Export Development Canada (EDC), the Quebec government, the Vancity financial co-op, the United Church of Canada, and TransAlta Corporation were among 28 entities announced as new members of the Powering Past Coal Alliance Thursday, during a side event at COP 26 in Glasgow.
EDC “is the first export credit agency to enter the Alliance and played a key role in ending OECD export credit support for unabated coal-fired power plants,” the alliance said in a release.
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“EDC is committed to playing an ambitious role in the transition to a low-carbon and clean energy-fueled economy, and we know this will require a global commitment to phasing out unabated coal power generation,” added President and CEO Mairead Lavery.
“Good step, but when will EDC power past oil and gas?” snarked one veteran climate community observer in response.
Quebec’s sign-on came just a couple of weeks after Premier François Legault announced a provincial ban on fossil fuel extraction, prompting one small fossil to launch a claim for compensation.
“This decision sends a clear message to other provinces, to Canada, and to the rest of the world: ending the expansion and managing the decline of fossil production is an essential step in climate action, and Quebec is leading the way,” Climate Action Network-Canada said in a release. “Canada should follow Quebec’s example and commit to stopping the expansion of fossil production and exports while ensuring a just transition for workers and communities.”
The Canadian commentary came alongside an event that welcomed Azerbaijan, Chile, Estonia, Mauritius, Singapore, Slovenia, and Ukraine to the alliance, with Singapore becoming the first country to join from coal-dependent Asia. The PPCA has grown from the 25 founding members who first gathered in a COP 23 meeting room in 2017 to a group of 165 today.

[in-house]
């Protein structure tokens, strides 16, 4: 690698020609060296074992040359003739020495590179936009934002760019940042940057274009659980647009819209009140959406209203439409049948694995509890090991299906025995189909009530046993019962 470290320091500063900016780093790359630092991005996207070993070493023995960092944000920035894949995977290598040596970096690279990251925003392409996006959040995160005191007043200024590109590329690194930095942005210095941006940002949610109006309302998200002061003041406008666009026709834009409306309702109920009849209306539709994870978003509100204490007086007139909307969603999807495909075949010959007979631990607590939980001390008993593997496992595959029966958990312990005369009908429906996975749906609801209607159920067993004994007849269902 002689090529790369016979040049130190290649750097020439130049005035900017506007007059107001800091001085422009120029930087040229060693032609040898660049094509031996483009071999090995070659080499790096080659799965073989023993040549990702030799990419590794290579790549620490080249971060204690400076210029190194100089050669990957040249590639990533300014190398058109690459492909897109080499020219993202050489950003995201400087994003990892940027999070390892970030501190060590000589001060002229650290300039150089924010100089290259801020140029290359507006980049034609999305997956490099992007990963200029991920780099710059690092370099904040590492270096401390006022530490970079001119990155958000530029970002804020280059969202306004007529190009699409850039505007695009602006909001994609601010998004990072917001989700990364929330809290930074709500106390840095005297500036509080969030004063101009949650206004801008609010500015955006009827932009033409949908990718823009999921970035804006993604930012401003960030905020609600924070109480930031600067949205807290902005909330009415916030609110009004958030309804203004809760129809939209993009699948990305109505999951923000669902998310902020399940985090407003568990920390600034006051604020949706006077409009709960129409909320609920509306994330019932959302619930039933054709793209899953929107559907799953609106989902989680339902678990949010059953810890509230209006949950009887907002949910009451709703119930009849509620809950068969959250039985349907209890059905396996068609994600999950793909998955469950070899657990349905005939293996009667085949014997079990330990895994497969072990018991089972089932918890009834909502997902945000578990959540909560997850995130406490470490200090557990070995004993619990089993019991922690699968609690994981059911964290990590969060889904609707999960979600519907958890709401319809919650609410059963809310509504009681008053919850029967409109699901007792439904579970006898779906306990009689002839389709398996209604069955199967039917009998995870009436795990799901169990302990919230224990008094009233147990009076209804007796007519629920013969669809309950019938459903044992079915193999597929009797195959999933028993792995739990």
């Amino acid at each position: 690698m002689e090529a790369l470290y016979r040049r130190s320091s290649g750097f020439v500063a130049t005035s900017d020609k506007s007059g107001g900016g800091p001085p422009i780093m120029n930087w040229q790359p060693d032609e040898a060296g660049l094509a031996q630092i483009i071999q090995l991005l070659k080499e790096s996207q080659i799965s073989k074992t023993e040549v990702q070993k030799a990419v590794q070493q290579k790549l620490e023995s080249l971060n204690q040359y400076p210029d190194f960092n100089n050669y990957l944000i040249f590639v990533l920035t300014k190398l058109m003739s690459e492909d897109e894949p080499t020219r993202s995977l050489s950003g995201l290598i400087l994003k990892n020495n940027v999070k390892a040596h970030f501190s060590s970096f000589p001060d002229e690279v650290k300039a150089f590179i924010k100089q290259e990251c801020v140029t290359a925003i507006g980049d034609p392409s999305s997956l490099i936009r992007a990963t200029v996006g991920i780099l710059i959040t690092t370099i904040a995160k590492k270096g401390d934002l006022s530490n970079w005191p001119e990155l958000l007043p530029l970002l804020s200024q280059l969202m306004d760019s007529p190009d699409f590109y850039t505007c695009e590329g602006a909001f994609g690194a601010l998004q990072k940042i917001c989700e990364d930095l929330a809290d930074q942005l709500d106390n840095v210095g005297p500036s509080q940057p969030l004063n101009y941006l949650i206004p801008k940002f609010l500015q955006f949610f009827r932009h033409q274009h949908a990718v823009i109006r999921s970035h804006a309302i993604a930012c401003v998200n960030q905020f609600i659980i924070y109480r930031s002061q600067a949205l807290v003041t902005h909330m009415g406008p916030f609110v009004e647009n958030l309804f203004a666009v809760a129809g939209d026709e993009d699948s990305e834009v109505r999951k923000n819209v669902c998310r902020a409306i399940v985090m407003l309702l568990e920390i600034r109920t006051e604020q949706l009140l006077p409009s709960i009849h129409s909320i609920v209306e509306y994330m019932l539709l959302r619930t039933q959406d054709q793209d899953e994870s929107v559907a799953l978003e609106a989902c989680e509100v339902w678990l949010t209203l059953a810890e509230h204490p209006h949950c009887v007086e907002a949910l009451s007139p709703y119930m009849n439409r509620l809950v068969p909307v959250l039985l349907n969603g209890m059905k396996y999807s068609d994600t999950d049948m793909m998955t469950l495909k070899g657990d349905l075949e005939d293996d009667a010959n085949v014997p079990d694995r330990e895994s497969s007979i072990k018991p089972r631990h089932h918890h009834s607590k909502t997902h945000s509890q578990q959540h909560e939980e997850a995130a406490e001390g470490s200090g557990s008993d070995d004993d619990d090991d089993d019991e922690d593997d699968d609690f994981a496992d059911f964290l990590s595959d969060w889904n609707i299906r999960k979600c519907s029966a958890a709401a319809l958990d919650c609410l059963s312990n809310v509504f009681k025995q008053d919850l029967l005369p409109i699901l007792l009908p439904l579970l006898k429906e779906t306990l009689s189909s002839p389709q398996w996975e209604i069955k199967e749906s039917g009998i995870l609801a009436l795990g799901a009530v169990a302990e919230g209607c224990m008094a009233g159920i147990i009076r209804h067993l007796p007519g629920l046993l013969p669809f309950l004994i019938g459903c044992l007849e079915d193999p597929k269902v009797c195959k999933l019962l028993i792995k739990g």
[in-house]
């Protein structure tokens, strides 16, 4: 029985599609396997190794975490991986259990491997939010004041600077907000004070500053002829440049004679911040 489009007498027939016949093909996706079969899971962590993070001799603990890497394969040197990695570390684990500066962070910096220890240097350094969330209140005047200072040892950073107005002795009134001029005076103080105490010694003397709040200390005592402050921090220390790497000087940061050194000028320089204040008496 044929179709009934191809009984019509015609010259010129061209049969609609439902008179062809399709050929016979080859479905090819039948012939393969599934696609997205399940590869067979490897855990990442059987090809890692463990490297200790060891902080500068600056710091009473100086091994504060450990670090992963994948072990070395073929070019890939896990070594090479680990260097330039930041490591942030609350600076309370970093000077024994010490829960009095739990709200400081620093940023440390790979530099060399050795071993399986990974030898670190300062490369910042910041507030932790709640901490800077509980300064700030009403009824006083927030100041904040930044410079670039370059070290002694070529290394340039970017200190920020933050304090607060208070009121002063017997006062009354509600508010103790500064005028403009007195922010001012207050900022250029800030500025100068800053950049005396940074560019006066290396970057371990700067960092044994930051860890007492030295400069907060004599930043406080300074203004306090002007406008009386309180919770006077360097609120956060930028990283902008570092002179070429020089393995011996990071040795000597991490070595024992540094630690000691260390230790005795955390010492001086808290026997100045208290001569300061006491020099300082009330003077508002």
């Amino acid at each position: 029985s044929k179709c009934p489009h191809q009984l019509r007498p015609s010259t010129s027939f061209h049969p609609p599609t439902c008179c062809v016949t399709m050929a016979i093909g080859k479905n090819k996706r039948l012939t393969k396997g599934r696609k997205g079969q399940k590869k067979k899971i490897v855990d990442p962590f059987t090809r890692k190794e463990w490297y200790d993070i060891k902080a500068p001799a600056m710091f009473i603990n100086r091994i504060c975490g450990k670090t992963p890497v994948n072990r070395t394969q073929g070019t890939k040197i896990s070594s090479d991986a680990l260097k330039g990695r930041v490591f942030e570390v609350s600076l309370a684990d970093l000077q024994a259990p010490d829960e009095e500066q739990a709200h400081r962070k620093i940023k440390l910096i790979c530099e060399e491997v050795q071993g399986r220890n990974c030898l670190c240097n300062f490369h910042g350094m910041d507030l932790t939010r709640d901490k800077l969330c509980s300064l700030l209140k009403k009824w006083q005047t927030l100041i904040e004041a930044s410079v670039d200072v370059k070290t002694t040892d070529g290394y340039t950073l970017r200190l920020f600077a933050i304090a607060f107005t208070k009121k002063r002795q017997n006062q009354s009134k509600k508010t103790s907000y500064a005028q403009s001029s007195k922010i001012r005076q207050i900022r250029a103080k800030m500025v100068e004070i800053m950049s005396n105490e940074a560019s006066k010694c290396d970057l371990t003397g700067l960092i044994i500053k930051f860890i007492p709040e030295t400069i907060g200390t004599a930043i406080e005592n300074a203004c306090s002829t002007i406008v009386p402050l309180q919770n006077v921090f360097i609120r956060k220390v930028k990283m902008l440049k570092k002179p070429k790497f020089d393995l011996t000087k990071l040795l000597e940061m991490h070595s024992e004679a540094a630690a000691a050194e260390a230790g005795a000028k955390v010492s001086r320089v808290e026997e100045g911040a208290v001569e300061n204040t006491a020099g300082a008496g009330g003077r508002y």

The list now includes two-thirds of OECD and European Union governments, 33 financial institutions representing US$17 trillion in assets, and cities like Wałbrzych and Koszalin, Poland, Durban (Ethekwini municipality), South Africa, and Ormoc City. Philippines, the alliance said.
The Powering Past Coal Alliance took serious criticism earlier this year, with observers pointing out that its two founding countries, the United Kingdom and Canada, both had new coal mines going into operation. At the time, some of the heaviest scorn fell on Canada, where the provincial government in Alberta (also an Alliance member) was allowing a largely deregulated coal industry to engage in mountaintop mining in the face of massive public opposition, and the UK, where Prime Minister Boris Johnson stood accused of “rank hypocrisy” over a new mine in Cumbria.
But federal ministers from both countries struck an upbeat tone Thursday morning.
UK Clean Growth, Energy and Climate Change Minister Greg Hands said the global pipeline of proposed new coal-fired generating stations has decreased 76% since 2015, adding that coal now supplies less than 2% of his country’s electricity, en route to zero by 2024.
But to hit a 1.5°C target for average global warming, “we need to go much further and we need to go much faster,” Hand told participants, with developed and developing countries alike working toward 2040 and 2050 deadlines for a full coal shutdown.
That will mean closing existing capacity at a rate equivalent to two large power stations per week, he told participants. “That figure may see daunting, but the alliance is here to support countries to make the change.”
Canadian Environment and Climate Minister Steven Guilbeault recalled attending the very first UN climate conference, COP 1, where any talk of a coal phaseout would have been considered “radical” and “utopian”. Now, he said, it’s at the top of the climate policy agenda as “one of the single most important steps we must take to meet the goals of the Paris Agreement and the 1.5° target,” while delivering better public health by “creating cleaner, more breathable air”.
A “coal power phaseout is inevitable,” Guilbeault said, after the response to the COVID-19 pandemic showed “how fast we can mobilize and innovate globally” in response to a serious crisis.
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